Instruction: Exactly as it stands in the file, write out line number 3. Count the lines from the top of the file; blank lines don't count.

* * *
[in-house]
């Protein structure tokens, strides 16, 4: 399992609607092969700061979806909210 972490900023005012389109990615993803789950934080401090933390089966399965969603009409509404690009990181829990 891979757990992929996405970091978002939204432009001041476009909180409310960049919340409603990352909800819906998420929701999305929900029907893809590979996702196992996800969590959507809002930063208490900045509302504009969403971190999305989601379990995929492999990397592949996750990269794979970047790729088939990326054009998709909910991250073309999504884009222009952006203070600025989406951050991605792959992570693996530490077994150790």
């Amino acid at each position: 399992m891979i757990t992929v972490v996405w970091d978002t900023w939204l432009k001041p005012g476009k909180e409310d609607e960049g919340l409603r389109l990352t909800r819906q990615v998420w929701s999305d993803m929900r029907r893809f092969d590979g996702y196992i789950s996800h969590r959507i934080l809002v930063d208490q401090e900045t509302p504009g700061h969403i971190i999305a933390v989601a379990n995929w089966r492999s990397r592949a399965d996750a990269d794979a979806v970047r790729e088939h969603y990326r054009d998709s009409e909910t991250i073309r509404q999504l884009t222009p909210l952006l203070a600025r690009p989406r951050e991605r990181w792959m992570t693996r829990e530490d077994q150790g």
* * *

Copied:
């Amino acid at each position: 399992m891979i757990t992929v972490v996405w970091d978002t900023w939204l432009k001041p005012g476009k909180e409310d609607e960049g919340l409603r389109l990352t909800r819906q990615v998420w929701s999305d993803m929900r029907r893809f092969d590979g996702y196992i789950s996800h969590r959507i934080l809002v930063d208490q401090e900045t509302p504009g700061h969403i971190i999305a933390v989601a379990n995929w089966r492999s990397r592949a399965d996750a990269d794979a979806v970047r790729e088939h969603y990326r054009d998709s009409e909910t991250i073309r509404q999504l884009t222009p909210l952006l203070a600025r690009p989406r951050e991605r990181w792959m992570t693996r829990e530490d077994q150790g």